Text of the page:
In this paper, Dr. Paris noted both similarities and differences between Barth and King’s theological approach to how the church was to respond to political matters, especially when they felt they needed to speak out against the “terror of an unjust state.” Dr. Paris suggested that both Barth and King’s theologies were deeply rooted in the particularity of the Incarnation of Jesus, not merely as an abstract ethical principle, but in obedience to Christ’s example and command. In this regard, Paris argued that King’s view of Jesus’ command to love one another and Barth’s view of the centrality of forgiveness as the outworking of the Gospel were parallel ethical constructions.

A second paper of historical interest was given by Dr. Jessica DeCou, who has just completed a PhD at University of Chicago. Her paper examined an aspect of Barth’s 1962 visit which has been under-represented, mainly, his visits to three prisons while in America. She began her paper, “Barth’s American Prison Tours, 50 years Later” by citing from one of Barth’s sermons in 1952 delivered to the Basel prison inmates in which he argued that the two criminals who were crucified together with Jesus were technically the “first indissoluble Christian community.” She noted how Barth remained committed throughout his life to preaching in prisons and how when he came to America, he was eager to find opportunity to view the American prison system.

DeCou recounted some of the conditions of the three prisons Barth visited. The first, a particularly atrocious prison, was Chicago’s Bridewell City Jail–a jail which Barth called “Dante’s Inferno on Earth.” Shortly after seeing the prison and being in New York, Barth, upon seeing the statue of liberty, spoke about the prison he had visited (without naming it) as a “contradiction to what Americans believe the statue of liberty stands for.” Likewise, in response to Reinhold Niebuhr’s criticism of Barth’s failure to speak against the communist uprising taking place in Hungary, Barth responded by saying, “When Reinhold Niebuhr speaks out against the injustices of the American prison system, then perhaps I will be ready to speak out about Hungary.”

DeCou notes that the second and third prisons which Barth visited (San Quentin in San Francisco and Rikers Island in New York) were certainly in better shape and had significantly greater attention to the possible rehabilitation of prisoners. To his credit, Barth admitted that some of what he saw at Rikers was even better than what he saw in his home town Basel.

After DeCou’s presentation, attendees broke up into discussion groups. I was privileged to be part of the group with Dr. Drewes and we had an excellent discussion about the reception of Barth in the Ango-Saxon world. Dr. Drewes lamented that the renaissance of Barth’s thought in North American far outstrips that of Europe where to this day, Barth continues to be marginalized in the continental university theological system. When asked to explain why this might be, he suggested that at least three reasons could be given. First, he noted that Barth may have been simply too familiar and suffered somewhat of the “prophet in his hometown” syndrome. Second, the European system has tended in past decades to emphasize breadth of knowledge (i.e., knowing the contributions of many scholars) over against indepth understanding of a single scholar. Since Barth is such a difficult scholar to master, his work has simply been passed over as being too difficult to summarize when so many other scholars are also expected to be mastered. Finally, (surprisingly, I think to most of us present), Dr. Drewes noted that Barth’s German is simply too difficult for most German students to understand. Consequently, even German students tend to resort to English translations which have served well to make Barth more accessible–explaining why English speakers have tended to study Barth when Germans are more apt to give up!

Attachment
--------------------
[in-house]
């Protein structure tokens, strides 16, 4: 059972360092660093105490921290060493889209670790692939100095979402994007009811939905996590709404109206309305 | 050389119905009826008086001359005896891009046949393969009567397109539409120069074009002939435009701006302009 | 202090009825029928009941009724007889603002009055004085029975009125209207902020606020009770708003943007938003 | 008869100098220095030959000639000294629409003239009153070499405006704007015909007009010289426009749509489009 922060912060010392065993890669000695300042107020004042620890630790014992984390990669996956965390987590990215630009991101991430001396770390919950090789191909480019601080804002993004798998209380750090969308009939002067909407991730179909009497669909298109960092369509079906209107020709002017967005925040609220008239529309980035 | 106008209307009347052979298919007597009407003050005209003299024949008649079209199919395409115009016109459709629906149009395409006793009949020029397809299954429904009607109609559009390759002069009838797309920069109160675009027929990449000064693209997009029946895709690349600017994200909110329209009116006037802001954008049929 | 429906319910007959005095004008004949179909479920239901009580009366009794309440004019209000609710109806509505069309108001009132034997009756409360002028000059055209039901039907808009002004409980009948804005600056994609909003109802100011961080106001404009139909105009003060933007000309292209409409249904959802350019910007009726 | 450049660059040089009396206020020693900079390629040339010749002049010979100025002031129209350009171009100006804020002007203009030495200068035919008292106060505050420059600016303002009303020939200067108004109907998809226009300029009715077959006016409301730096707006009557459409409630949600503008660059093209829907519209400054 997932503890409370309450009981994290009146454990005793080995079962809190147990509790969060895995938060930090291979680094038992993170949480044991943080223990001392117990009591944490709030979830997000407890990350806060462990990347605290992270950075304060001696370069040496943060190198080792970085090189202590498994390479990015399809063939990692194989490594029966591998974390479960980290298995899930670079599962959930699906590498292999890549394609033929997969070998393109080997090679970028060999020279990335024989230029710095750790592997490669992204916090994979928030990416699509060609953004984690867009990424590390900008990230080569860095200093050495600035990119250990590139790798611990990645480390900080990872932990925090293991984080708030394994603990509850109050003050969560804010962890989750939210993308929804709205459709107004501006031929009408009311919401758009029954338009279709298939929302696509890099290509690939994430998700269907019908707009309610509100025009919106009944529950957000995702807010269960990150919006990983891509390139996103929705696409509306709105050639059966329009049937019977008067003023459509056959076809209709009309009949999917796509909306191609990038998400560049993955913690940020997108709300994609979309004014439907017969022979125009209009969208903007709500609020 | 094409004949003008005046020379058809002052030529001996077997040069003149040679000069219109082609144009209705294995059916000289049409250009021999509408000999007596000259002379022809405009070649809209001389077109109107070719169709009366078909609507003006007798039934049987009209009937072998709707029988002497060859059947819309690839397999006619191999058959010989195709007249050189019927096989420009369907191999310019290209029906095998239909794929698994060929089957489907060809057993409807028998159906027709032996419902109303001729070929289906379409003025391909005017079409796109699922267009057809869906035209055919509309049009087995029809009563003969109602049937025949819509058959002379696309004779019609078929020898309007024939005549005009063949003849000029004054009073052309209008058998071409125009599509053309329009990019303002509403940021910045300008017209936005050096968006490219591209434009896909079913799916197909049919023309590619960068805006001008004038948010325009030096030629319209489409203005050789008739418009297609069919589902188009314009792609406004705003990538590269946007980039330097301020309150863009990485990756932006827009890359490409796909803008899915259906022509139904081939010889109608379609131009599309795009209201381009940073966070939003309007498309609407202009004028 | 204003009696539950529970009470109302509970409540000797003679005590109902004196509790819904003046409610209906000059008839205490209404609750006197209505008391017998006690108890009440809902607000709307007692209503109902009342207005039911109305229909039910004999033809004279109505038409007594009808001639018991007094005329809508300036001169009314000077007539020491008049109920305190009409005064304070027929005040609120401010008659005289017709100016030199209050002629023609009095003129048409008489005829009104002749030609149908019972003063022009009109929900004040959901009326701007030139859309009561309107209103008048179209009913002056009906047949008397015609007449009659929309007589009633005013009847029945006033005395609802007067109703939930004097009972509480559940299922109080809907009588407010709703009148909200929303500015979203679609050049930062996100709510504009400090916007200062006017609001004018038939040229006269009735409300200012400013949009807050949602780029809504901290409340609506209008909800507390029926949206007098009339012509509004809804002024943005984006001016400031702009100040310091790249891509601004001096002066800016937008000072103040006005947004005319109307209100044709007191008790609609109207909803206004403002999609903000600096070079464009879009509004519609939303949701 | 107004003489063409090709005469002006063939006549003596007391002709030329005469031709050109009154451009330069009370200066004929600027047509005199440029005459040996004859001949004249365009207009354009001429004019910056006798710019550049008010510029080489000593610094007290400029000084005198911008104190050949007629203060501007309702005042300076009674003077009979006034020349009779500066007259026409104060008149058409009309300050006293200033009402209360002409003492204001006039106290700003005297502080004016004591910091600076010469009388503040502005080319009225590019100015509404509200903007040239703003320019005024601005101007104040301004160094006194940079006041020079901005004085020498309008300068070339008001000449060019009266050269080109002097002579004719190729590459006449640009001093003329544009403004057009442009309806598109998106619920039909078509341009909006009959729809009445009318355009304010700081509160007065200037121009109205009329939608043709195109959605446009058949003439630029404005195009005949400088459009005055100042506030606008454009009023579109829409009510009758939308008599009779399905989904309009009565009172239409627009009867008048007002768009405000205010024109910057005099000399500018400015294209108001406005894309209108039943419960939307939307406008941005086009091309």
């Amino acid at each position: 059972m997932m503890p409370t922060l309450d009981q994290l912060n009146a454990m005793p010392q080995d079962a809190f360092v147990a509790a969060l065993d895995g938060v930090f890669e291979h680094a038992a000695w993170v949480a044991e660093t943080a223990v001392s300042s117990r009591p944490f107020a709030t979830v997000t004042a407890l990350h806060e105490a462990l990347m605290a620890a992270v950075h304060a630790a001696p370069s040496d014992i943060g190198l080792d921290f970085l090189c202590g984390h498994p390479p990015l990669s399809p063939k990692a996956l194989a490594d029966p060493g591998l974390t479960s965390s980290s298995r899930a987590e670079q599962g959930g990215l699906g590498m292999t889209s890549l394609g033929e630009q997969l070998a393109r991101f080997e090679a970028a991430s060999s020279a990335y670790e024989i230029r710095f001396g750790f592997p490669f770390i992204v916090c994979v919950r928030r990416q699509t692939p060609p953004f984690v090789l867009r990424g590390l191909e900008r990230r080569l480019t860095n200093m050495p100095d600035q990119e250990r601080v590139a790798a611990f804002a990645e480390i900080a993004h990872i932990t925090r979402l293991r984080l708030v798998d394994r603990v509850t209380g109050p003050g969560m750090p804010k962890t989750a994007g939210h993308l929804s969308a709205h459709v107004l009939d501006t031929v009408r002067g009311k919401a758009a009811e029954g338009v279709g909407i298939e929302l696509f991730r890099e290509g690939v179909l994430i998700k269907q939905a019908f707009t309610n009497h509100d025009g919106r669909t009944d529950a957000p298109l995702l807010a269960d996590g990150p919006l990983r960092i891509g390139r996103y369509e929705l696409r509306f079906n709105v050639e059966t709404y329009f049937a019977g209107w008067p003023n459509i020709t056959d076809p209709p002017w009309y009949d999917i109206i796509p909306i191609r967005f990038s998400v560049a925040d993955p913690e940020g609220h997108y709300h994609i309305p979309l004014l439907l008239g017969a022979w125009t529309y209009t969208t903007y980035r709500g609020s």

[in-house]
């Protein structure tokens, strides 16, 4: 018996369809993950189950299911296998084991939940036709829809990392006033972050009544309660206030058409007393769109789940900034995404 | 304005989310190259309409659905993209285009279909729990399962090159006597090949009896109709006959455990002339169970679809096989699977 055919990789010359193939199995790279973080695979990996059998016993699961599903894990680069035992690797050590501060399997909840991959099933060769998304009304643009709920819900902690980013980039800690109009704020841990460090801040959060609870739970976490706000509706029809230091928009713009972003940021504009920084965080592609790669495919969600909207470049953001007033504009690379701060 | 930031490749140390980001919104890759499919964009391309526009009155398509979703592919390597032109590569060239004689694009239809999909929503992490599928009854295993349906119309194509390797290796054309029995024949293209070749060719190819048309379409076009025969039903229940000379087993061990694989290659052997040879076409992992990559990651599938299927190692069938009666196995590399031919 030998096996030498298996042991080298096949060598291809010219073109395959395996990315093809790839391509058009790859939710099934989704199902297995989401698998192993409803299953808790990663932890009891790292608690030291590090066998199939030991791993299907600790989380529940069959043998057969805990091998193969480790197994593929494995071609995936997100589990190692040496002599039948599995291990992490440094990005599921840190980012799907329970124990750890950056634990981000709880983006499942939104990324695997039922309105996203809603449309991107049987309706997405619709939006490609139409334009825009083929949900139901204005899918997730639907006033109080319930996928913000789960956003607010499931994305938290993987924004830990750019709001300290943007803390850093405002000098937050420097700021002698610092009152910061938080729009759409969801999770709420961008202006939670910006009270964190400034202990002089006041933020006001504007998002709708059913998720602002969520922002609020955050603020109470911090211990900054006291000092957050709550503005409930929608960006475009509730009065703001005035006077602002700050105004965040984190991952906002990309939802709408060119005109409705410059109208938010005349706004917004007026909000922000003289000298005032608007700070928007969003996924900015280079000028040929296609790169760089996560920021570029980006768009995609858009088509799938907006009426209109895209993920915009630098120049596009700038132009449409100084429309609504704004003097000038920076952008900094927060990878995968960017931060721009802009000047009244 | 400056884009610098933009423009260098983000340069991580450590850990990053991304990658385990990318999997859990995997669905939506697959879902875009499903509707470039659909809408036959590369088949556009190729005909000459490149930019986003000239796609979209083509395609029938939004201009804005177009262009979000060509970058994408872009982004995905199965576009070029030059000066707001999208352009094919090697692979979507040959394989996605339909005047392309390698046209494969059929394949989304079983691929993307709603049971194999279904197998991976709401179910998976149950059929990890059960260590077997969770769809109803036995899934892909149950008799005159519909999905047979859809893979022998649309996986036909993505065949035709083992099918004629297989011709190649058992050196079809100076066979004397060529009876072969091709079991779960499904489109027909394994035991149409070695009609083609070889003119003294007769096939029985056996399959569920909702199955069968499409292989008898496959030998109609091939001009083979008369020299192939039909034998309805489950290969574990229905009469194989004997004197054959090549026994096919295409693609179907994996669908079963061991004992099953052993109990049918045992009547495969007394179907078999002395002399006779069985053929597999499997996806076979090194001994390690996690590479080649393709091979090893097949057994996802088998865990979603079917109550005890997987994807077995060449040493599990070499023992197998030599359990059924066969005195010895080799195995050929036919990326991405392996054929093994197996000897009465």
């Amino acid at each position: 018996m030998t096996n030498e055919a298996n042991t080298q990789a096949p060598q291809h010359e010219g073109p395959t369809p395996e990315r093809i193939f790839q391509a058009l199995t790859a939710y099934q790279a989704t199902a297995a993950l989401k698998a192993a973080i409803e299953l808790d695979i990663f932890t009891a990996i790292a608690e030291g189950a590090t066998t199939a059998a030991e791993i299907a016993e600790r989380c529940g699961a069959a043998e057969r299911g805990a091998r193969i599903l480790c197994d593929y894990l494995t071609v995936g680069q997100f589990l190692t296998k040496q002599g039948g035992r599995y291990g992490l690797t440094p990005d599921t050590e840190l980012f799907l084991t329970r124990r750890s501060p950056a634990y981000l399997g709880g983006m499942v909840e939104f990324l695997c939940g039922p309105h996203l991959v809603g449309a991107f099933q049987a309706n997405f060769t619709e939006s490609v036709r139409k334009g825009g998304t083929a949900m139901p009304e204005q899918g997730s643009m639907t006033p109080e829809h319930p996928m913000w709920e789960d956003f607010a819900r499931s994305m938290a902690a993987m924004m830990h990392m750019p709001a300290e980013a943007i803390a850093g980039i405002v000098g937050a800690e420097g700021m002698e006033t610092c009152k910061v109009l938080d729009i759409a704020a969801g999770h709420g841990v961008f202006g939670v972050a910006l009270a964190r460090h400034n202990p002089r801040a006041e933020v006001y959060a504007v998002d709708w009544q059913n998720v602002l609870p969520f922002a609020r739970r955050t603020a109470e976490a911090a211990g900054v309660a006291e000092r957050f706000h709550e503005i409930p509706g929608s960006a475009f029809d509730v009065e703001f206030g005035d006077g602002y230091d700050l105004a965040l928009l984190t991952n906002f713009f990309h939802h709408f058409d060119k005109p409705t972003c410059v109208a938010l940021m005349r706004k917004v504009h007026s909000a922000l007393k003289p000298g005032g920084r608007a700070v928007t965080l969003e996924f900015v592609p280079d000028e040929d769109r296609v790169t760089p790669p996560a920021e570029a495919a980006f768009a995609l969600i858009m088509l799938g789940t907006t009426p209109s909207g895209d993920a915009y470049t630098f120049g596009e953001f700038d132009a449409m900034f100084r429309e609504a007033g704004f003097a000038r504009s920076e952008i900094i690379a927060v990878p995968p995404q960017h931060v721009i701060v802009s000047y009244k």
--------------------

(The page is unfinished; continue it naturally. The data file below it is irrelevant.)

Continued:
After dinner, we were treated to a historical paper upon the friendship developed between Karl Barth and John Mackay, third Principal of Princeton Theological Seminary. Ms. Cambria Janae Kaltwasser, a current Princeton PhD student, delivered the paper entitled, “Transforming Encounters: The Friendship of Karl Barth and John Mackay.” After outlining the early life of Mackay and the friendship developed between Mackay and Barth in 1931 (where Mackay tutored Barth in conversational English in preparation for Barth’s first visit to Great Britain), Kaltwasser noted how Mackay’s initially was critical of Barth for what he perceived as a failure on Barth’s part to make room for personal, subjective encounters of Christ–even if he owed Barth a debt of gratitude for the language of encounter which he received from Barth. Later, Mackay invited Barth to participate in Princeton twice, but Barth turned down both invitations. Fortunately, Barth  accepted a third invitation (after Mackay’s tenure as president was complete) which became Barth’s Warfield lectures in 1962. Interestingly, at that time Mackay’s criticism has already softened as was evidenced in Mackay’s 1956 tribute to Barth in an article in the journal, Theology Today, which Mackay was instrumental in launching.